Board Chair Pauline Marcussen: "Lifelong Learning Is for All of Us" - National Commission on Correctional Health Care
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Pauline M for blogApr 4, 2023

Board Chair Pauline Marcussen: “Lifelong Learning Is for All of Us”

I am thrilled to take the helms of NCCHC’s board now, with our focus on promoting education and introducing students to correctional health care as a career. I am a huge believer in lifelong learning; I strongly believe this is the right direction for our organization and our field.

Education is for everyone and benefits everyone. I’ve always been that manager who encouraged the staff to take courses at the local community college because people have more opportunities for advancement when they engage in continuing education. That is also the reason I am such a strong advocate of the CCHP program.

About 15 years ago, I started teaching college courses to the incarcerated population. I taught workplace relationship skills, introduction to business, and business management. I found this work to be rewarding because the students were engaged, and they wanted to learn. For some, taking a college course was like a dream come true.

I still run into former students who remind me of the impact those courses had on them. The final project for my intro to business class was to write a business plan, from concept to financing to implementation. I always provided feedback on all assignments.

One of my students was so proud of his project that he sent it home to his mother to prove that he had actually taken a college course and that his professor wrote nice things about his work. He was so proud. That story and so many others are a reminder to me that education is for everyone.

The opportunities to learn are everywhere. Sometimes they are forced on us.

Tough Lessons
Over the past three years, we learned more than we ever wanted to about infection control, medical isolation and quarantine, and vaccine efficacy. We learned about working with a diminished staff, about doing less with more, about grief and resilience.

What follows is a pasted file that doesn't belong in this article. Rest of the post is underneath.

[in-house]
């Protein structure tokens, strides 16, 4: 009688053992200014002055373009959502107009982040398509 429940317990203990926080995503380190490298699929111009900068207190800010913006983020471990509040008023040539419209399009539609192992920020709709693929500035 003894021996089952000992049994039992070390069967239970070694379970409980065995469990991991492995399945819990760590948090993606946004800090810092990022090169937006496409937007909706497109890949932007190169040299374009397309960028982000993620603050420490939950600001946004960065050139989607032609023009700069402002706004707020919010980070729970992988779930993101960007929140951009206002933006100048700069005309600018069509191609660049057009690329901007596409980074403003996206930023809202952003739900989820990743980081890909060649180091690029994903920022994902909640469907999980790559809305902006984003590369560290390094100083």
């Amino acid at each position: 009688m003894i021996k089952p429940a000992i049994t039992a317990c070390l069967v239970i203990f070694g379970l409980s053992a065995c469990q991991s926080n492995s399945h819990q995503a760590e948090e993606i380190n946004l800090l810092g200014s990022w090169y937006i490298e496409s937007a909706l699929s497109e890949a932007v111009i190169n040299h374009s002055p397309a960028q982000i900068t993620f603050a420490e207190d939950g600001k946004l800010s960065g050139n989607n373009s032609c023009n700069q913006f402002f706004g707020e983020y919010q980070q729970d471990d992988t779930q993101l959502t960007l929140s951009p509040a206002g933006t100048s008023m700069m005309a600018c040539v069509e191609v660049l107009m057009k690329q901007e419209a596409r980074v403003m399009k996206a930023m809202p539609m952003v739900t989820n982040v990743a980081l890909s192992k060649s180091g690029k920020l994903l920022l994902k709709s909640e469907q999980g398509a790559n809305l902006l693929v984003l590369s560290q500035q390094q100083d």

NCCHC, always the leader in correctional health care education, continued in that role throughout the pandemic. When it was hard to know who or what to believe, the field turned to NCCHC for the latest information, reliable guidance, and expertise.

That is still true as we continue to learn more and prepare for what might come next, whether that is another public health crisis, a medical malpractice case, preventing suicides, or working with our juvenile population in a trauma-informed environment.

For me, it all comes back to education. I always tell my students: learn as much as you can, because no one can take that away from you.

 Read a book, attend a lecture, listen to someone who is a subject matter expert. Find a mentor. Ask questions and be informed. It doesn’t have to be formal education leading to a degree, just day-to-day learning that builds and grows. Consider being a mentor for people starting out in the field. Be available to answer questions and share your experiences.

Lifelong learning is for all of us – direct caregivers, support staff, and those who are incarcerated. We are all in this together.

Pauline Marcussen, DHA, RHIA, CCHP, is the 2023 chair of NCCHC’s Governance Board and board liaison of the American Health Information Management Association.

At a Glance: Meet Pauline Marcussen

Career Highlights

  • Rhode Island Department of Corrections, health care services administrator, 2018-2022
  • Rhode Island Department of Corrections, inter-departmental project manager, 1997-2018
  • Southern New Hampshire University, adjunct faculty, 2014-present
  • Community College of Rhode Island, adjunct faculty, 2008-present

NCCHC Positions

  • NCCHC Board of Representatives, 2010-present
  • NCCHC board secretary, 2021
  • CCHP Board of Trustees chair, 2020-2022, 2016-2017
  • Juvenile health, education, policy and research committee member


  • Doctorate in Health Administration (DHA), Medical University of South Carolina
  • Master of Science, health services administration, Salve Regina University
  • Bachelor of Science, health services administration, Providence College

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